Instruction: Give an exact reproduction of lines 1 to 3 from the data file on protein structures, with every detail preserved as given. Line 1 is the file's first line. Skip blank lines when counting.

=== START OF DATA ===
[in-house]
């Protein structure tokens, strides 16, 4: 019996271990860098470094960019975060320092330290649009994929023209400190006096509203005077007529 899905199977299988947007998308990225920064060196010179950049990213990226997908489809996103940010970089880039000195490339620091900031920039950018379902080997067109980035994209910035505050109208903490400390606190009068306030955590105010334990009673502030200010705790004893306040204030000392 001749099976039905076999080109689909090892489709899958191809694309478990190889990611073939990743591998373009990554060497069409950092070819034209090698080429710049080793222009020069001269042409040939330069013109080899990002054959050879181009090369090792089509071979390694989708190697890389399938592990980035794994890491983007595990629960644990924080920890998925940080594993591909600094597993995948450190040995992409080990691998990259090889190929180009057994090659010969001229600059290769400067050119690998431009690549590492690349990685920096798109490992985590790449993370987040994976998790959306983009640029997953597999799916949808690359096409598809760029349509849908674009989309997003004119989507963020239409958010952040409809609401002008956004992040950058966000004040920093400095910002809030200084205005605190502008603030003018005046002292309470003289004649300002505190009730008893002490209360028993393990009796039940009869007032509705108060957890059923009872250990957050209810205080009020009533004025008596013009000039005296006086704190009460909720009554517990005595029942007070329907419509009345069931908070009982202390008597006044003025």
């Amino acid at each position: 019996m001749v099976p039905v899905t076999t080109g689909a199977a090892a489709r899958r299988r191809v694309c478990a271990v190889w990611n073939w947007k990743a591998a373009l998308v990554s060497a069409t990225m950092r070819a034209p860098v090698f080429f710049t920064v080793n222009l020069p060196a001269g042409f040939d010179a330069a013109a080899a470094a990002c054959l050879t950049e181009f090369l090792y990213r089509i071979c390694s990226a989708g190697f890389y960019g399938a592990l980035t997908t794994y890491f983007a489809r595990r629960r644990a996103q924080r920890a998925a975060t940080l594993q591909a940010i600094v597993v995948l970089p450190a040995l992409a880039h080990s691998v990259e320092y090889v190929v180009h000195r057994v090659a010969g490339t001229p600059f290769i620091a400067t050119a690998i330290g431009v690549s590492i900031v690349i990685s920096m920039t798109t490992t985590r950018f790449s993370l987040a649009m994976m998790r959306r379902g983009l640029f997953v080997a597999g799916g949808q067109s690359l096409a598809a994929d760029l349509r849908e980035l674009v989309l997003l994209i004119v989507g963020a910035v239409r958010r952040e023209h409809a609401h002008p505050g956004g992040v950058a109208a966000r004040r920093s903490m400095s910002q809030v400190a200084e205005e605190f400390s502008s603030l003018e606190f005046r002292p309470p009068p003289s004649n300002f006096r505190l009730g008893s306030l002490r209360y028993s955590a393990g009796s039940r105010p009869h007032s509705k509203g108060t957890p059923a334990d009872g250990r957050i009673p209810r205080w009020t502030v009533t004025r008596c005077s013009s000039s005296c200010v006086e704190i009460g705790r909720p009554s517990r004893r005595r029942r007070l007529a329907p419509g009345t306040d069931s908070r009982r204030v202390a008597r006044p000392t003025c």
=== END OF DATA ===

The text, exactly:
[in-house]
């Protein structure tokens, strides 16, 4: 019996271990860098470094960019975060320092330290649009994929023209400190006096509203005077007529 899905199977299988947007998308990225920064060196010179950049990213990226997908489809996103940010970089880039000195490339620091900031920039950018379902080997067109980035994209910035505050109208903490400390606190009068306030955590105010334990009673502030200010705790004893306040204030000392 001749099976039905076999080109689909090892489709899958191809694309478990190889990611073939990743591998373009990554060497069409950092070819034209090698080429710049080793222009020069001269042409040939330069013109080899990002054959050879181009090369090792089509071979390694989708190697890389399938592990980035794994890491983007595990629960644990924080920890998925940080594993591909600094597993995948450190040995992409080990691998990259090889190929180009057994090659010969001229600059290769400067050119690998431009690549590492690349990685920096798109490992985590790449993370987040994976998790959306983009640029997953597999799916949808690359096409598809760029349509849908674009989309997003004119989507963020239409958010952040409809609401002008956004992040950058966000004040920093400095910002809030200084205005605190502008603030003018005046002292309470003289004649300002505190009730008893002490209360028993393990009796039940009869007032509705108060957890059923009872250990957050209810205080009020009533004025008596013009000039005296006086704190009460909720009554517990005595029942007070329907419509009345069931908070009982202390008597006044003025």
């Amino acid at each position: 019996m001749v099976p039905v899905t076999t080109g689909a199977a090892a489709r899958r299988r191809v694309c478990a271990v190889w990611n073939w947007k990743a591998a373009l998308v990554s060497a069409t990225m950092r070819a034209p860098v090698f080429f710049t920064v080793n222009l020069p060196a001269g042409f040939d010179a330069a013109a080899a470094a990002c054959l050879t950049e181009f090369l090792y990213r089509i071979c390694s990226a989708g190697f890389y960019g399938a592990l980035t997908t794994y890491f983007a489809r595990r629960r644990a996103q924080r920890a998925a975060t940080l594993q591909a940010i600094v597993v995948l970089p450190a040995l992409a880039h080990s691998v990259e320092y090889v190929v180009h000195r057994v090659a010969g490339t001229p600059f290769i620091a400067t050119a690998i330290g431009v690549s590492i900031v690349i990685s920096m920039t798109t490992t985590r950018f790449s993370l987040a649009m994976m998790r959306r379902g983009l640029f997953v080997a597999g799916g949808q067109s690359l096409a598809a994929d760029l349509r849908e980035l674009v989309l997003l994209i004119v989507g963020a910035v239409r958010r952040e023209h409809a609401h002008p505050g956004g992040v950058a109208a966000r004040r920093s903490m400095s910002q809030v400190a200084e205005e605190f400390s502008s603030l003018e606190f005046r002292p309470p009068p003289s004649n300002f006096r505190l009730g008893s306030l002490r209360y028993s955590a393990g009796s039940r105010p009869h007032s509705k509203g108060t957890p059923a334990d009872g250990r957050i009673p209810r205080w009020t502030v009533t004025r008596c005077s013009s000039s005296c200010v006086e704190i009460g705790r909720p009554s517990r004893r005595r029942r007070l007529a329907p419509g009345t306040d069931s908070r009982r204030v202390a008597r006044p000392t003025c």